Recipe books are not thrilling for the typical reader and story books are not thrilling for cooks. But when a love story is poured into a recipe book, you have a combination that is arousing to the senses like few other books would ever do.
Laura Esquivel gives you a story of a woman in love and whose only outlet for expression – passion, agony, ecstasy that is being in love- is through food. The title ‘Like water to chocolate’ refers to the Spanish phrase which alludes to the boiling point of extreme emotions like anger, passion and sexuality.
We all have our moments when we reached out to food to express. Sometimes it’s eating that tub of ice cream or a bar of chocolate when you had the most horrible day. Or baking a cake because you can’t contain the excitement or just want to try something new. Or missing Amma’s mango chutney she makes whenever we fall sick. Or eating ginger cookies and getting nostalgic about the ones that grandma used to make And just like food is universal, so is love. We’ve had our crushes, fallen in love, got bruised, picked up the pieces and for some lucky people, had their happy endings.
Which is why when the combination is put forth, the result is something which is entirely relatable and yet, Laura’s added her own secret ingredient which makes it equally elusive and magical.
The book is told in 12 parts, one for each month of the year and each starts with a recipe. When we start reading , it seems more like recipe book which incidently has a story woven in. But slowly and steadily, keeping the kitchen and cooking as the central point, she builds her characters and the complexities between them. The main point of the story revolves around Tita and Pedro who are unable to come together because of social customs and traditions. It is Tita’s joy,frustration,anger which gives fruit to marvelous culinary delights and recipes.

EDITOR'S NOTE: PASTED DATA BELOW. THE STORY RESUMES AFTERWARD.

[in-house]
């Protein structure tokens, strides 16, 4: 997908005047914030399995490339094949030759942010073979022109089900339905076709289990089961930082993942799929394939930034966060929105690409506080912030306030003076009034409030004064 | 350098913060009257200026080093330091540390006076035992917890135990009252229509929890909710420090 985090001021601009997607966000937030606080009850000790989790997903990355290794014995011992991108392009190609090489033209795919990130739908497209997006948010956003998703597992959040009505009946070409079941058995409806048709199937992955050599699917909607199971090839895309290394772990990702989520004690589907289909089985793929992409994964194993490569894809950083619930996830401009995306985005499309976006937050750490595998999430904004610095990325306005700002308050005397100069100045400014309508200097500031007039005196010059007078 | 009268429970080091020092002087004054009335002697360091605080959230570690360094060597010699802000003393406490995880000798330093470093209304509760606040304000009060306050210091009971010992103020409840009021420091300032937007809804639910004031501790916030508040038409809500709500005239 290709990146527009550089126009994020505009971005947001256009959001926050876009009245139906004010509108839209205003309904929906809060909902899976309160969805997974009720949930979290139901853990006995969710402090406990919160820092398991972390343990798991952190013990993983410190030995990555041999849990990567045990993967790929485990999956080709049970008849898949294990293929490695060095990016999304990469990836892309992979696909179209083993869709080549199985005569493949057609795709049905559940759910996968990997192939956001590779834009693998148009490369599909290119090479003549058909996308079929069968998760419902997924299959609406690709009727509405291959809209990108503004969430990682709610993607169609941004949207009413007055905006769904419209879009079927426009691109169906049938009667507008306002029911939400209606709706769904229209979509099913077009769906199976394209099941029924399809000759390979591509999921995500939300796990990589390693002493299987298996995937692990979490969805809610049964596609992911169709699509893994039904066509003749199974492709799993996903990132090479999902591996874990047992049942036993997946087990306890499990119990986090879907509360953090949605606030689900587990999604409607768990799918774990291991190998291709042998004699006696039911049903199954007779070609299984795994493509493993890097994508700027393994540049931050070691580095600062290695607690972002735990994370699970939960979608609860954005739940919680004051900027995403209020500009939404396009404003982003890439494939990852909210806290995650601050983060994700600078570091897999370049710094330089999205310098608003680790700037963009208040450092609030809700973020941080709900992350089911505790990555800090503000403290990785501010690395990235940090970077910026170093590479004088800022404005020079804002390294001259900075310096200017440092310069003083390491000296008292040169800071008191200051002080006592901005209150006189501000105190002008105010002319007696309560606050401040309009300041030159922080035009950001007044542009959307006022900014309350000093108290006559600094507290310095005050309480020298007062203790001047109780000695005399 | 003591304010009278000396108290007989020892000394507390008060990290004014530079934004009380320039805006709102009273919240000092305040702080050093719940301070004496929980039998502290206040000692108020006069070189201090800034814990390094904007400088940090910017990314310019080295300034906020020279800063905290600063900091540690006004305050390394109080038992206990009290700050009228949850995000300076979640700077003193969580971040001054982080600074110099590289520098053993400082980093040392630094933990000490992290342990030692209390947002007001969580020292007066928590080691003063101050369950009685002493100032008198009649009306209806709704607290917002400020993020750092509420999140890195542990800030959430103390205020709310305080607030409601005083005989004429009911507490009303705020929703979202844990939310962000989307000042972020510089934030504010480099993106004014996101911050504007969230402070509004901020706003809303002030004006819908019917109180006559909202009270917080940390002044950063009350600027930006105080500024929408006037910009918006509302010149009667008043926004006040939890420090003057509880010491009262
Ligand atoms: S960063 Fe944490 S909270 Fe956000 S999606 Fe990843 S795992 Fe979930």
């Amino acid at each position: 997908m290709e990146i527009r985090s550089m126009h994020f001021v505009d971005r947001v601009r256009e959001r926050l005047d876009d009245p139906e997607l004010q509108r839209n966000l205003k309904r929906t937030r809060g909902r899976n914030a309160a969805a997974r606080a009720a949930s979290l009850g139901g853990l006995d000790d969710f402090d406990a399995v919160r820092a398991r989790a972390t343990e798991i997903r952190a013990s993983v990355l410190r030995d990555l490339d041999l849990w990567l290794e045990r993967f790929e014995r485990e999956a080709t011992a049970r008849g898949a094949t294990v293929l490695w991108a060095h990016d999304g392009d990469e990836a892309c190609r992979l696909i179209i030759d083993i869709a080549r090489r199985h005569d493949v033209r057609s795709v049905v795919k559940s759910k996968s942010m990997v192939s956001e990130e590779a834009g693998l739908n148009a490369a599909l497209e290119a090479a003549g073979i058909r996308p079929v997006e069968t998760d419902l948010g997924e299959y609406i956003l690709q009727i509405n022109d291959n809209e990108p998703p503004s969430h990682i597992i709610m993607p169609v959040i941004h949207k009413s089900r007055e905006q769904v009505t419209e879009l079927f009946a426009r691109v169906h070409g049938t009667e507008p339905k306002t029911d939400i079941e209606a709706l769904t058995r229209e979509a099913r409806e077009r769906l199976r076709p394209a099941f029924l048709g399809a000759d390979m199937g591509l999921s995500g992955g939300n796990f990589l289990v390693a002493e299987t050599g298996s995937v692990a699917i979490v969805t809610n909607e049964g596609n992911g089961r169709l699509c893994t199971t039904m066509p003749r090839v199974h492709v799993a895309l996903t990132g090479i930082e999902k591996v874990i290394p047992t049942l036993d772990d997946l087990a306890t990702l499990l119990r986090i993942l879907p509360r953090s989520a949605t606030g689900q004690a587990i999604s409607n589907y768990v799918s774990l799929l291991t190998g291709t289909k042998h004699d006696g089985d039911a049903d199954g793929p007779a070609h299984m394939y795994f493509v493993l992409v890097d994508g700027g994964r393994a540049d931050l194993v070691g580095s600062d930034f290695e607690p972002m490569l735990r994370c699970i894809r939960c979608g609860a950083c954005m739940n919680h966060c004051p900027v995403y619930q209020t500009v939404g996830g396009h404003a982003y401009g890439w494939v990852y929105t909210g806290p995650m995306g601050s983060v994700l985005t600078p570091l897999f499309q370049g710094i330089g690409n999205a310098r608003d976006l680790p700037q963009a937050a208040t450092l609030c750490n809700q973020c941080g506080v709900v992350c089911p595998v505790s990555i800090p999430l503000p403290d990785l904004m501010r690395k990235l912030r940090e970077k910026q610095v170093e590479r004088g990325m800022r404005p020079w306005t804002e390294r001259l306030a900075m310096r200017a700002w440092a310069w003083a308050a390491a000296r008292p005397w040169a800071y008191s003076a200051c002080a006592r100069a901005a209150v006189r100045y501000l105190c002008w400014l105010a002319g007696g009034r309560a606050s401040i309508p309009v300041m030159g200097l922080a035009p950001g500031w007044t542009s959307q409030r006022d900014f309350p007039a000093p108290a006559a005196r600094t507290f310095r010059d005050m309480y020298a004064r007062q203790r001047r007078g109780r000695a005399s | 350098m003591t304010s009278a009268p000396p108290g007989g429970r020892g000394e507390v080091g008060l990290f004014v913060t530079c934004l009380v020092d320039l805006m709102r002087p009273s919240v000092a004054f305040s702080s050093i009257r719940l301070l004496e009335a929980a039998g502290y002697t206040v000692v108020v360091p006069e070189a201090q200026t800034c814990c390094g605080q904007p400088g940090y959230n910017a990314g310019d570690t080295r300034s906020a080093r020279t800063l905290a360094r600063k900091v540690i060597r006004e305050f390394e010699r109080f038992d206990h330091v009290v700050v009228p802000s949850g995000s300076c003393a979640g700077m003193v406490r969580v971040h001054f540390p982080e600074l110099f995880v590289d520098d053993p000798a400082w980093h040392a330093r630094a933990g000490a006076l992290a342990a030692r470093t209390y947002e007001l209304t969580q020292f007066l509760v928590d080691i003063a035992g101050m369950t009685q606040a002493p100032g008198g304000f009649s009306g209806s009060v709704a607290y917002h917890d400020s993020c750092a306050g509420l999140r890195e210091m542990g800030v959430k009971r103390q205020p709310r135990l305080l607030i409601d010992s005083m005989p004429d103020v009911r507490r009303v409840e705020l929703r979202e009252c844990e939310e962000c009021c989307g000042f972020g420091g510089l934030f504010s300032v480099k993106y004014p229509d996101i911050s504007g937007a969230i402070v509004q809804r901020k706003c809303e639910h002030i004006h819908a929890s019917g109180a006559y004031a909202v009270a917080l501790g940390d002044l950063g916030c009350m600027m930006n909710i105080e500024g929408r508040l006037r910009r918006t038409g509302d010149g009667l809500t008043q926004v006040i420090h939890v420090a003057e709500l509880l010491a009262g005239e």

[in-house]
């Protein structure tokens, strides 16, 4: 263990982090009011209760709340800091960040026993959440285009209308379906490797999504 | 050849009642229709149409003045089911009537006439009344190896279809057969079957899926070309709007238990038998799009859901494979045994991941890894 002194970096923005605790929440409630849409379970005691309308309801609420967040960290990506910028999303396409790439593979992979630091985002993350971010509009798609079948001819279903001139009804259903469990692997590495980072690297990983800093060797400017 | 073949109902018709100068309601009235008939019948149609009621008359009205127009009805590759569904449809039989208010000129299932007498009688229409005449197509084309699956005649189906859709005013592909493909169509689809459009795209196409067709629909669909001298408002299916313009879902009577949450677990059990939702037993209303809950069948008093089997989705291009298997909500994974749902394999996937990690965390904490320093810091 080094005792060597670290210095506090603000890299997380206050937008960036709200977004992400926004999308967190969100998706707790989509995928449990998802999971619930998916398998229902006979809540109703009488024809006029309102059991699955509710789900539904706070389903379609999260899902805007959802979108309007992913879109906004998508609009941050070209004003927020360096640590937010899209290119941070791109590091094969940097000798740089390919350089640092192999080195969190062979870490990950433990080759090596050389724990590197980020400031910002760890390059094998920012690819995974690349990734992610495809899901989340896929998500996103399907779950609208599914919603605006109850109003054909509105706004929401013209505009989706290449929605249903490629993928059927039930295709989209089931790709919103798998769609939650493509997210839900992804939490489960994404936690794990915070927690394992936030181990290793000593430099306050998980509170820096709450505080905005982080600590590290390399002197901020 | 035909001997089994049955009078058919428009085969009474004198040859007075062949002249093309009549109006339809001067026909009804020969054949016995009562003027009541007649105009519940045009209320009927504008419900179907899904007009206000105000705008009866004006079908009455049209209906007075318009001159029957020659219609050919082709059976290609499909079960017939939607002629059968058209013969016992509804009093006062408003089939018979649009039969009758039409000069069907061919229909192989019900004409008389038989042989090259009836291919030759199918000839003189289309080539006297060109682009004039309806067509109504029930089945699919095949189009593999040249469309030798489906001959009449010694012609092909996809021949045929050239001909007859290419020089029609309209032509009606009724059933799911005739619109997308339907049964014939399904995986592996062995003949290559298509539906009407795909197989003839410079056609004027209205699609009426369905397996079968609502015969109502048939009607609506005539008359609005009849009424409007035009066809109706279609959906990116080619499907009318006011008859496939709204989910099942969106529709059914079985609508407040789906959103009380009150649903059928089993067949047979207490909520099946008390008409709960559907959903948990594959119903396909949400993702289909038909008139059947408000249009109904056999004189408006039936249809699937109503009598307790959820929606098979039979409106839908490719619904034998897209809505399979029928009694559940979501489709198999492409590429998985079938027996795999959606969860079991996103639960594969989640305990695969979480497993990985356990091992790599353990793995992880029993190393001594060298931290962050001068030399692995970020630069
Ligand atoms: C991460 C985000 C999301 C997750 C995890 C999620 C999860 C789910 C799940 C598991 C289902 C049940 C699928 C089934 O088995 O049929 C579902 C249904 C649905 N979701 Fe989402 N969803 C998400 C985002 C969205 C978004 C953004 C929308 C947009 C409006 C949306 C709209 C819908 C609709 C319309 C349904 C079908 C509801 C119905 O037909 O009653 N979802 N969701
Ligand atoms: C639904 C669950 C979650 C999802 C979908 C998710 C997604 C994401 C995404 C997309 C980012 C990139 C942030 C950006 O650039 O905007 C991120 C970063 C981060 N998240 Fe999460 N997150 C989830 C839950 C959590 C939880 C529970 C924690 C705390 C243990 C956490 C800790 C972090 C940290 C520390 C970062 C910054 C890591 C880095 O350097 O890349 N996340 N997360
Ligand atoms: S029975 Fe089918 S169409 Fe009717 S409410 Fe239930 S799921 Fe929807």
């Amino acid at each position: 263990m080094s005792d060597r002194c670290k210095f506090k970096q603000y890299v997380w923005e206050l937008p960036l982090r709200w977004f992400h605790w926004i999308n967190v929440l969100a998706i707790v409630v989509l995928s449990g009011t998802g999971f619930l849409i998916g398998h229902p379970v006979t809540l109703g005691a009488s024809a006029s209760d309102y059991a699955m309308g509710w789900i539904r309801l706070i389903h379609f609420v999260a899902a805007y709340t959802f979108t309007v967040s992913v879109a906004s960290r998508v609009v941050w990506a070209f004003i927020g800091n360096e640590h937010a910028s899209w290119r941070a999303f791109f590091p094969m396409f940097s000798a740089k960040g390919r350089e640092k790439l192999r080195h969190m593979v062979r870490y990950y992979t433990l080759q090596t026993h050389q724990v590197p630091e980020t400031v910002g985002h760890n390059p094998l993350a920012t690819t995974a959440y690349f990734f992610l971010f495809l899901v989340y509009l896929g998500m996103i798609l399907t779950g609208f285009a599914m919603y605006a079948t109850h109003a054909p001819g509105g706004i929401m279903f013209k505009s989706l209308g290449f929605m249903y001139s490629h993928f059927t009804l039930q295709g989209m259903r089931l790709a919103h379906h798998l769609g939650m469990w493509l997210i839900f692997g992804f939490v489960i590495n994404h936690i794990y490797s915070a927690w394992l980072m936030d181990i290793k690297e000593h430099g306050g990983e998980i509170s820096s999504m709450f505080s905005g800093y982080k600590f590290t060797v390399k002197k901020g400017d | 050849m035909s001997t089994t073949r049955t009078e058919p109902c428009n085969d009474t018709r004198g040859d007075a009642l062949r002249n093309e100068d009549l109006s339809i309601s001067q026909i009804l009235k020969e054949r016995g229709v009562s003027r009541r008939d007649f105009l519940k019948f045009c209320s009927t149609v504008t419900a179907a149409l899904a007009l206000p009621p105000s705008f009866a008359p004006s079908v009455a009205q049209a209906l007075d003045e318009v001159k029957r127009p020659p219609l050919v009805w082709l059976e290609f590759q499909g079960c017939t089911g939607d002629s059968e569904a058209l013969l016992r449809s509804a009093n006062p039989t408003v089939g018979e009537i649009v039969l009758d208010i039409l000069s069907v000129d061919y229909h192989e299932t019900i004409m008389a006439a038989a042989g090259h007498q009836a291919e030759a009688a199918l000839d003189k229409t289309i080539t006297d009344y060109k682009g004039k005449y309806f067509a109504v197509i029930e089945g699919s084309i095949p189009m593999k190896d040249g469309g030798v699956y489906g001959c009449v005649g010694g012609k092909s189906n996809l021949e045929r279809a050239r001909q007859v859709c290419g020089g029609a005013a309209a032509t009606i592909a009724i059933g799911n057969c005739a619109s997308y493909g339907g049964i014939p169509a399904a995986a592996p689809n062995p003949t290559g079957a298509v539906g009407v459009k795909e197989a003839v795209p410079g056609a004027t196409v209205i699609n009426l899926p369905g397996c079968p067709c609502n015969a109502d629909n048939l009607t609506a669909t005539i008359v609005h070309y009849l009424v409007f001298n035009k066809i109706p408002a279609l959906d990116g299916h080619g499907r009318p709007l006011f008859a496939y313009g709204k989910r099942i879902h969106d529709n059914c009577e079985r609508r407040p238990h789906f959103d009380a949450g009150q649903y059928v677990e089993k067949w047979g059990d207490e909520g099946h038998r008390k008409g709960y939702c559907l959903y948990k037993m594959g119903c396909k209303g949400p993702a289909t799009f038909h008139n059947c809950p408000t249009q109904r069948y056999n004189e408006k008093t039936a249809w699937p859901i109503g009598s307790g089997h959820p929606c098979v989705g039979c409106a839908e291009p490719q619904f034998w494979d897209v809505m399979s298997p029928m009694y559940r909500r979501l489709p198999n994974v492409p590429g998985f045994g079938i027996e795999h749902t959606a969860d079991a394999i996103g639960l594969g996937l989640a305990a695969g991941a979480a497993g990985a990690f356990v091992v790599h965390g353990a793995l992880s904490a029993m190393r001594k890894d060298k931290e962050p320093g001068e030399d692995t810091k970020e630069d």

One of the things we loved about the book was the revelation of ingredients- the various permutation and combinations which we had not though of before. One of the key turning points in the book revolve around quail in rose petal sauce. Rose?! Who would have thought of adding roses to meat? Then there are the culinary secrets, like how to make the most perfect cup of hot chocolate! How are we not supposed to love such a book?
It’s hard to believe that this is Laura Esquivel’s first book because she displays a wonderful sense of balance. Sometimes she overwhelms you with recipes, the descriptions of it’s preparation and we are lost, mesmerised by the scents that’s arising from the stove.
Then just as suddenly we are swept away in emotions and drama of the story. More over the language is highly reminiscent of Marquez’s “One hundred years of solitude” since it’s written in ‘magical realism‘. It’s a work of a wonderfully talented writer who knows her food.
All in all, whether you are someone who loves to read or just someone who loves food and cooking then this is a book that you have to get hold of.
Ps: Do let us know what you thought about the book. Or if you try one of the recipes!